As BuzzFeed reported, the beacons were installed without any public notice. This is problematic because of the potential privacy issues. BuzzFeed wrote, “The spread of beacon technology to public spaces could turn any city into a giant matrix of hidden commercialization.” Because the beacons can track the location of the public’s personal mobile devices, privacy advocates are concerned about the lack of transparency.

Hours after BuzzFeed published its article, City Hall requested that the beacons be removed. According to the Wall Street Journal, transparency is critical when using new technologies such as beacons: “It shows that while marketers tend to get jazzed about new advertising technologies, it is important not to creep consumers out or try to dupe them.”

Further reading:

-Posted by Elizabeth Pace

Will Programmatic Advertising Stifle Creativity?

Image source: Maxusglobal.us
Image source: Maxusglobal.us

Programmatic advertising was a hot topic at Advertising Week in NYC this year. The 5-day event, which draws to a close tomorrow October 3rd, features more than 200 events including seminars and workshops that focus on key business drivers in advertising and marketing. (For a further dive into what exactly “programmatic” means, read this Aspiring CMO post from July.)

On Wednesday, Havas Chief Executive Yannick Bollore spoke about programmatic advertising and whether it threatens to stifle creative output from execs. “Algorithm will never replace the creative director; I’m not worried at all for the future of creativity,” said Mr. Bollore.

Despite Mr. Bollore’s confidence that human creativity will always remain at the heart of advertising, Business Insider’s Programmatic Advertising Report claims “Programmatic platforms are on pace to fundamentally reshape the entire digital advertising landscape.” The report found that real-time-bidding (RTB), one of the key components to programmatic buying, will account for over $18.2 billion in U.S. digital ad revenues in 2018, up from $3.1 billion in 2013.

There is no doubt programmatic advertising will garner an increasingly large investment from marketers in the coming years, but creativity remains crucial for the success of any campaign. While programmatic may cut out some of the middle men/women who plan, buy and optimize campaigns, it doesn’t replace the human ideas that fuel ad concepts.

I whole-heartedly agree with Mr. Bollore that art and science can, and must, coexist in the new advertising age. According to Mr. Bollore, “It is nonsense to oppose data with creative, and to oppose emotion with rationality. A combination of the two can completely work.”

Further reading:

-Posted by Elizabeth Pace

Measuring Mobile Performance: Don’t Rely on CTRs

Image source: Forrester.com
Image source: Forrester.com

A recent study from xAd and Nielson found that Click-Through-Rate is a poor indicator of ad performance on mobile. In fact, Lower CTRs were often associated with the highest offline in-store visitation rates.

The study ran on xAd’s platform and measured 80 campaigns from 12 brands during Q1 and Q2 of 2014. Placed, a local analytics provider, measured in-store visits as a response to ads.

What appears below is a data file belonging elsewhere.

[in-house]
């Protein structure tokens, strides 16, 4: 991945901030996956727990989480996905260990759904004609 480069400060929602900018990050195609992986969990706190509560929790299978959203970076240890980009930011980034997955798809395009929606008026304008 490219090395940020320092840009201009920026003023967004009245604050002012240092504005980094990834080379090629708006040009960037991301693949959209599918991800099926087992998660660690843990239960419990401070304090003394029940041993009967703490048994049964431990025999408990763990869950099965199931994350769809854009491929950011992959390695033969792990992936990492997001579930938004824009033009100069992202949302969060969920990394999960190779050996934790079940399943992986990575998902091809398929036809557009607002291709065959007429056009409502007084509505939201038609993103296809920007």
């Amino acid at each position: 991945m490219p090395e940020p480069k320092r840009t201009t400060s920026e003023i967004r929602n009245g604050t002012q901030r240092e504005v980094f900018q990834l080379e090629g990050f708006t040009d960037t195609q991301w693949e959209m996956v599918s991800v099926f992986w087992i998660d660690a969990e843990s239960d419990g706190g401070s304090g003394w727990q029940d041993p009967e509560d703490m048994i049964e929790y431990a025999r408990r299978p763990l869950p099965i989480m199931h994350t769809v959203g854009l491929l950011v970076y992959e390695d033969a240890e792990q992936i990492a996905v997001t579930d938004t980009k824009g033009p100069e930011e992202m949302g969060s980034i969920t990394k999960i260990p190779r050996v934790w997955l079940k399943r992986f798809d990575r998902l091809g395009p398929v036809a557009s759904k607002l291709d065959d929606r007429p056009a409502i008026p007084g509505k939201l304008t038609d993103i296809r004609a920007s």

CTR is commonly used as a measurement of engagement for ads on the web. The assumption is that if a viewer clicks on an ad, he or she is probably interested in the product or service advertised. However, the likelihood that a viewer might accidentally click on an ad is much higher in a mobile environment. In its report, xAd said as many as 40% of clicks on mobile devices are accidental.

So how should marketers be measuring ROI in mobile? xAd suggests they should be looking at the full picture, which includes CTR along with SAR (secondary action rate) and SVL (store visitation lift). Because the vast amount of commercial activity still occurs at a physical store location, xAd recommends SVL as the best measurement for mobile ad effectiveness.

The question of how to best measure mobile effectiveness has plagued marketers for years. A recent study by Forrester shows that only 13% of marketers feel very confident in their ability to measure cross-channel, and only 18% are confident in their ability to measure the ROI of mobile efforts.

With over 10 million iPhone 6 phones sold by Apple in one weekend, there’s no question that mobile is a channel to be reckoned with. But marketers will shy away from spending on mobile advertising until the technology can catch up.

Further reading:

-Posted by Elizabeth Pace

Yahoo is Acquiring Flurry, a Mobile Analytics Company

Image source: Flurry.com
Image source: Flurry.com

The race to capture marketers’ mobile dollars is in high gear as Yahoo allegedly purchased mobile analytics firm Flurry today, according to TechCrunch and MarketWatch. As written on Flurry’s website, “Flurry Analytics is the industry standard in mobile, and provides more than 170,000 developers the business data they need to understand their audience, usage and performance.

Yahoo’s latest purchase is one in a string of mobile acquisitions made by tech giants Google, Twitter and Facebook in recent months. In October 2013, Facebook acquired mobile analytics firm Onavo. Twitter acquired native mobile ad platform Namo Media and mobile commerce firm TapCommerce in June. Google acquired mobile analytics company Adometry in May. Amazon developed its own mobile analytics platform. (You get the picture.)

These recent moves are part of each company’s effort to increase offerings in the mobile advertising space. An estimated 1.75 billion people will use Smartphones in 2014, with usage growing every day. Mobile ad market spend will hit $18 billion this year. Everybody wants a piece of that pie, and a majority slice to boot.

Further reading: